Leonardowerkstatt

194 SYLLOGISTIC FALLACIES

SYLLOGISTIC FALLACIES

misdeductions

A syllogism can go wrong in many ways. It may have four terms (QUATERNIO TERMINORUM), but even with three, out of 256 possible types, only 24 are valid in classical logic, and just 15 in modern logic. Using the vowels for the four types of proposition in the Table of Opposites (see previous page), medieval logicians devised mnemonics to learn these by heart:

BARBARA AAA1 CELARENT EAE1

DARII AII1 FERIO E101 BARBARI AAIT CELARONT EA01

CESARE EAE2 CAMESTRES AEE2 FESTINO WIO2 BAROCO A002

CESARO EAO2 CAMESTROS AE02

DATISI AII3 DISAMIS IAI3 FERISON EIO3 BOCARDO OAO3 FELAPTON EA03 DARAPTI AA13

CALEMES AEE4 DIMATIS IA14 FRESISON E104 CALEMOS AE04 FESAPO EA04 BAMALIP AA14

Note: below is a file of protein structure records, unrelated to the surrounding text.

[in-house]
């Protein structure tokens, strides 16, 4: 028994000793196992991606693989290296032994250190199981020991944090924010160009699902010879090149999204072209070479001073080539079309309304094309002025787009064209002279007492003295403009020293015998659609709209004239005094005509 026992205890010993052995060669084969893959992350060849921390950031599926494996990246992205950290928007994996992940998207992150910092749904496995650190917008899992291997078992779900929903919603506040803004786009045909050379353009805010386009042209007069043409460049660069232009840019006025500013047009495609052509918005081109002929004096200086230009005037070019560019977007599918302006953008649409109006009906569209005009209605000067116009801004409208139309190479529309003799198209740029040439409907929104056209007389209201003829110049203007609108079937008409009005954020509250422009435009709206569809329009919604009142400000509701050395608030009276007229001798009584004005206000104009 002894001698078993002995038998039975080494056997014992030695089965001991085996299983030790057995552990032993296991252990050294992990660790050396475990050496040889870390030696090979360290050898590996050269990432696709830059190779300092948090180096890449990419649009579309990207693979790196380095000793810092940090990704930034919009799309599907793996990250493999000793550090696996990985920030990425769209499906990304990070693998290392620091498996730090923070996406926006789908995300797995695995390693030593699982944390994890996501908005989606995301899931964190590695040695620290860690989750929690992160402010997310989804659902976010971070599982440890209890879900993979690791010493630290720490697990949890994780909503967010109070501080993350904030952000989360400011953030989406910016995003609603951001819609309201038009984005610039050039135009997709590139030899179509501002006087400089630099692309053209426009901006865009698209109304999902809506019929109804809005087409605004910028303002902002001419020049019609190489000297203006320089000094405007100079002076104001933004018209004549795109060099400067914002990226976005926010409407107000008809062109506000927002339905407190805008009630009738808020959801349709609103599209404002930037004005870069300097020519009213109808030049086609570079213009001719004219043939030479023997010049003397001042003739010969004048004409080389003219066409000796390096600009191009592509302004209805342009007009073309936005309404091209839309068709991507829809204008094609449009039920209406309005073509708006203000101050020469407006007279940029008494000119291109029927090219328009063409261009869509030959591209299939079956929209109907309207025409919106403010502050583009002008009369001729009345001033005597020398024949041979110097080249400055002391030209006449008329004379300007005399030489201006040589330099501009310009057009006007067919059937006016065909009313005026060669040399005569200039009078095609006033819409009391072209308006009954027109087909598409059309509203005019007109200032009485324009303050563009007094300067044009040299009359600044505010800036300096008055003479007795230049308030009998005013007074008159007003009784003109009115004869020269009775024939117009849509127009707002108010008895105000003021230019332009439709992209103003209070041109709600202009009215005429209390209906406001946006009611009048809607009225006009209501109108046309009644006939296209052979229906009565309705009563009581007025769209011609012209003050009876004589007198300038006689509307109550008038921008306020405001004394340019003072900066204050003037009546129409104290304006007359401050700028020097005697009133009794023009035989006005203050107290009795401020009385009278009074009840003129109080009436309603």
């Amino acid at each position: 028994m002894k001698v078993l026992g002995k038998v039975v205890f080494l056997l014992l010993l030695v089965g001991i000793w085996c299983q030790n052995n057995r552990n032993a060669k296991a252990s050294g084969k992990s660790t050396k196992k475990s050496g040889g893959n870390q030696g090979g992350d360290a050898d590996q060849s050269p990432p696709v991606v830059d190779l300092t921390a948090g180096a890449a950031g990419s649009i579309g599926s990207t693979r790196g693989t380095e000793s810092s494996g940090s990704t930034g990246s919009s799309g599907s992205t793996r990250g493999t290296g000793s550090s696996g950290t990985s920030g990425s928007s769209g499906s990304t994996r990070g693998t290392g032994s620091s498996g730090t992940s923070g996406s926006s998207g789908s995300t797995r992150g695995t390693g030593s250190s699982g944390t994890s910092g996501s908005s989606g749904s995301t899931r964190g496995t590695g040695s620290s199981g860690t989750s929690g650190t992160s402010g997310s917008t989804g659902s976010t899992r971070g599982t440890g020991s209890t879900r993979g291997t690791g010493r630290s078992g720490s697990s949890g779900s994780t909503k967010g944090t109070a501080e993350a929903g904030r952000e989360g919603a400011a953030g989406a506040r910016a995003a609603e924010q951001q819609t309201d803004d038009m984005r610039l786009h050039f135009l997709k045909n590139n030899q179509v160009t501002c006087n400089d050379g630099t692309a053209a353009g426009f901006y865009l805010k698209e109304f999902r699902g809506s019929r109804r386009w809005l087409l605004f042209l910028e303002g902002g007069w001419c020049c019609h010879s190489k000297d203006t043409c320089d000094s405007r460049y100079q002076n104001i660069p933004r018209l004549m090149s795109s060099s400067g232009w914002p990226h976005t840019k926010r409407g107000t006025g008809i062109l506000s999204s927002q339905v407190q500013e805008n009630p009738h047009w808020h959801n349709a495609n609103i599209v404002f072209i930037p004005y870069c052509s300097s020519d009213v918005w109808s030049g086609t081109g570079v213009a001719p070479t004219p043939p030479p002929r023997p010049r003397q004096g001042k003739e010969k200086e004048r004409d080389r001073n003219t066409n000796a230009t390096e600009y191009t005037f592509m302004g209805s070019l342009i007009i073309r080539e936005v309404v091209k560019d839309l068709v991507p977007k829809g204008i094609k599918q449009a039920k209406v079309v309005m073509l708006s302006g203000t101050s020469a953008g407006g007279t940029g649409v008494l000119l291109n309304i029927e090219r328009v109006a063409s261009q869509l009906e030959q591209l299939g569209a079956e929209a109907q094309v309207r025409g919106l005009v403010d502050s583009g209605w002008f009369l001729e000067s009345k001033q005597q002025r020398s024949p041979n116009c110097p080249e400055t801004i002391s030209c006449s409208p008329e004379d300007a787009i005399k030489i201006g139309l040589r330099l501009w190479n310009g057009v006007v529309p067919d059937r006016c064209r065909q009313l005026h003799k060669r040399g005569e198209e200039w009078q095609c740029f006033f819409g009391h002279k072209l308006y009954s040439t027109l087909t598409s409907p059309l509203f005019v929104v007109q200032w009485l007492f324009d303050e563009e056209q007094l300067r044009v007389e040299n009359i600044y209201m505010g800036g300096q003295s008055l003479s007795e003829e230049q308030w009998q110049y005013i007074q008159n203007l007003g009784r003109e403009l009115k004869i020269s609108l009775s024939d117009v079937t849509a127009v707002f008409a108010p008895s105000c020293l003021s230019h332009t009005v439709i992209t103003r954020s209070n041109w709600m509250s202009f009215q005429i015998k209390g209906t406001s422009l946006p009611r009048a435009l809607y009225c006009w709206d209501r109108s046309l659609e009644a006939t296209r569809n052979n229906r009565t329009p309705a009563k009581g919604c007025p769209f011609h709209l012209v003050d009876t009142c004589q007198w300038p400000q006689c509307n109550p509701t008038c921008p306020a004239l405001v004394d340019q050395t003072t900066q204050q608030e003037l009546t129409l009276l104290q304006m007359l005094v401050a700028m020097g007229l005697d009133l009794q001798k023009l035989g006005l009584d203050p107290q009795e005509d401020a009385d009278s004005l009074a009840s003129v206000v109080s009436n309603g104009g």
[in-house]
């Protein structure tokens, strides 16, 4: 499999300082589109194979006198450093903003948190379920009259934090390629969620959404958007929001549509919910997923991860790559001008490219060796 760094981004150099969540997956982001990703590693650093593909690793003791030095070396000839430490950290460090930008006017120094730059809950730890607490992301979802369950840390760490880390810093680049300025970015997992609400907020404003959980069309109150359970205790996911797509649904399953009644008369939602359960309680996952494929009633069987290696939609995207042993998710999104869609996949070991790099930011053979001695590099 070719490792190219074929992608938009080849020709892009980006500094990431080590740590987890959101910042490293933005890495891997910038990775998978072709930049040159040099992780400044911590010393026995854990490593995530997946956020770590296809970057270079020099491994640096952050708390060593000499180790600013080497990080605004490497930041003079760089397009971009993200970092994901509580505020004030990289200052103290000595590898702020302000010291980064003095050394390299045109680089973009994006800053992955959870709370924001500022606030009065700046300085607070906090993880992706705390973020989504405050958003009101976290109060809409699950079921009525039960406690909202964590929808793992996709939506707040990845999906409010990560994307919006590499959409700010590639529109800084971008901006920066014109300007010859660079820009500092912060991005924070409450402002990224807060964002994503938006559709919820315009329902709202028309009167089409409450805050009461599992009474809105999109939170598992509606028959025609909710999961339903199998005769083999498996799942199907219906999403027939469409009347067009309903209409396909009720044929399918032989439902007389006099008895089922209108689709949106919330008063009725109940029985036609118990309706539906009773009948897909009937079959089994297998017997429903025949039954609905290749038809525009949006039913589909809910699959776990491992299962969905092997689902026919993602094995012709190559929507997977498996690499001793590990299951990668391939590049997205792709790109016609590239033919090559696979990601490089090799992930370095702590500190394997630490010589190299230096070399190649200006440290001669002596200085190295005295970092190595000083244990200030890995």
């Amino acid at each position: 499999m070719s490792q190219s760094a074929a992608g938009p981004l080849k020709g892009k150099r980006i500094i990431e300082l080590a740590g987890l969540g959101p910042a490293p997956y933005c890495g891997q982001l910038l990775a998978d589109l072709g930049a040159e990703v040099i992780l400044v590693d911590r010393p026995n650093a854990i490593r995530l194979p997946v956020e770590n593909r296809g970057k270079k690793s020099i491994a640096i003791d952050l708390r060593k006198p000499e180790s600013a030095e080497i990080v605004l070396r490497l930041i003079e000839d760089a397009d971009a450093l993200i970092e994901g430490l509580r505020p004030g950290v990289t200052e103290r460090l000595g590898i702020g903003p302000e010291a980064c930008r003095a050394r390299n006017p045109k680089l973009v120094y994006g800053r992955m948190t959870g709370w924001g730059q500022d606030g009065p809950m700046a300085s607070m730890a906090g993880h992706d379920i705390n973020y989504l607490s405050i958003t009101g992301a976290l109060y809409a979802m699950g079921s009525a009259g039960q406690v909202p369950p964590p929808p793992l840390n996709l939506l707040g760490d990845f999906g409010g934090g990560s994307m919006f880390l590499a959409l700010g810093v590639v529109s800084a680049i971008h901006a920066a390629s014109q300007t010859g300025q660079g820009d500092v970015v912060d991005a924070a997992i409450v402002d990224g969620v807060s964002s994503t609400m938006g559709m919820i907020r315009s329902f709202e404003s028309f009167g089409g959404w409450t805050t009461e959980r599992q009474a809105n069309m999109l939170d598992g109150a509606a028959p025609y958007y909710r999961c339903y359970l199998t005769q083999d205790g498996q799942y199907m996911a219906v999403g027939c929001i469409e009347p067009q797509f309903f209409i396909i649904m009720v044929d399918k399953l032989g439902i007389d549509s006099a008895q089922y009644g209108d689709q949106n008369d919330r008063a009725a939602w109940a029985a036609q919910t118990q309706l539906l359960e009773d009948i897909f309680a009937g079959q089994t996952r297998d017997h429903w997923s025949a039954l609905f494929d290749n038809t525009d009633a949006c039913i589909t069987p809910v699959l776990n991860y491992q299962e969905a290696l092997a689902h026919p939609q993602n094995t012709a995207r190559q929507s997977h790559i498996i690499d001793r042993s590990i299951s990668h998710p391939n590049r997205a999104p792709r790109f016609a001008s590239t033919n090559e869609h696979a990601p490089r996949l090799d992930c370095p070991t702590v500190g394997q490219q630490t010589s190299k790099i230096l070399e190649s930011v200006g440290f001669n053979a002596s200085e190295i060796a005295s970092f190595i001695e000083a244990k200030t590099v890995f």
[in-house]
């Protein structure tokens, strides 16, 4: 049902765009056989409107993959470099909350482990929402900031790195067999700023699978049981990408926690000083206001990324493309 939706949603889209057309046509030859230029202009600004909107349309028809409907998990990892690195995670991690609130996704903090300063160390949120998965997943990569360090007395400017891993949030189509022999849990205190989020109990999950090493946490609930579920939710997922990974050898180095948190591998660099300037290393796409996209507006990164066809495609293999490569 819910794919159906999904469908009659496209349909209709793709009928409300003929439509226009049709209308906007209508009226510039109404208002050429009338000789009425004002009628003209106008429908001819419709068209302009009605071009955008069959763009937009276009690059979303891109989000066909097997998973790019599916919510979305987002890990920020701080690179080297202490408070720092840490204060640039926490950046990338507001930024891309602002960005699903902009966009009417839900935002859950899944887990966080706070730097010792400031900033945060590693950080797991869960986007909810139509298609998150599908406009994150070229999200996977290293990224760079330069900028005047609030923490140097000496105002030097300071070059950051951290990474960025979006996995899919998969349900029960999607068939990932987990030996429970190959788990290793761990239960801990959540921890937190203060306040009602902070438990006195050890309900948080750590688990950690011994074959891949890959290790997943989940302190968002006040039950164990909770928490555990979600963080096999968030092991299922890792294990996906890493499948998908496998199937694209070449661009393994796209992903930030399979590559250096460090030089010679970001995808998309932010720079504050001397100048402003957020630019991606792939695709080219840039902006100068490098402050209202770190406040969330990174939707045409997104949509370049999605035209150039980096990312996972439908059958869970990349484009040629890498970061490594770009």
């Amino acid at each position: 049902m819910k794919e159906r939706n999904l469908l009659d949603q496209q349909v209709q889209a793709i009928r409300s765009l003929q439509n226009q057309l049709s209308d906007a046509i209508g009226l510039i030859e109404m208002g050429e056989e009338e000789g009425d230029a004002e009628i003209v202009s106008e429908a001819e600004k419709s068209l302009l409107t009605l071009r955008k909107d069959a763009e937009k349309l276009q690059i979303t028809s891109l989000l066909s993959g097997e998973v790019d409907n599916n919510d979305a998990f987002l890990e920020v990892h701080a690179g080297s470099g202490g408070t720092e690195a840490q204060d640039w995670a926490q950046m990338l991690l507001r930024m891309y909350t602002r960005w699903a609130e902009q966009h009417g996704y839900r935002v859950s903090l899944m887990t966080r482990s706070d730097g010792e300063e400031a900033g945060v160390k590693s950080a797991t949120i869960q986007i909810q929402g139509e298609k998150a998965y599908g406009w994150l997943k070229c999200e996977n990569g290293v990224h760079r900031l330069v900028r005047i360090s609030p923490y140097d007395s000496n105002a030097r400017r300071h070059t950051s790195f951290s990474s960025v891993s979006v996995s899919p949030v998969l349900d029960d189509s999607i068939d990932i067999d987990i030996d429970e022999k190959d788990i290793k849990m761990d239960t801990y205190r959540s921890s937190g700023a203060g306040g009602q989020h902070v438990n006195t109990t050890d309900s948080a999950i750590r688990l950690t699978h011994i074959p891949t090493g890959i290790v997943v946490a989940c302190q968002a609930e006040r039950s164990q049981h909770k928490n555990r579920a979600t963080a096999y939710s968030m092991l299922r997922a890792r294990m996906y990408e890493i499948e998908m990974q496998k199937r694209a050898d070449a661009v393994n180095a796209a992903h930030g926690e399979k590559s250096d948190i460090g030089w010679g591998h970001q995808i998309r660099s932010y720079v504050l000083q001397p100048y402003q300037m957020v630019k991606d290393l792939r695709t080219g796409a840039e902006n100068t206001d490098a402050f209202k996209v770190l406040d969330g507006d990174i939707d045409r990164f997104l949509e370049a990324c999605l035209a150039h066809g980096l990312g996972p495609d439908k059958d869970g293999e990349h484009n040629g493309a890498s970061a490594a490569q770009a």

Syllogistic formal fallacies can be hard to spot. Here are three Invalid Combinations of Positive and Negative Statements:

EXCLUSIVE PREMISES: If both premises are negative, no connection is

established between the major and minor terms.

three eyes

  1. No aliens are human. [E] 2. No humans have three eyes. [E] ~ :. AU aliens have three eyes. [A] x

humans

aliens

AFFIRMATIVE CONCLUSION FROM A NEGATIVE PREMISE: If either premise is negative,

the conclusion must also be negative.

  1. Al fights are trouble. [A] 2. No trouble is worth dying for. [E] .:. Al fights are worth dying for. [A] *

trouble

fights

worth dying for

The correct conclusion should be: No fight is worth dying for.

194 LOGIC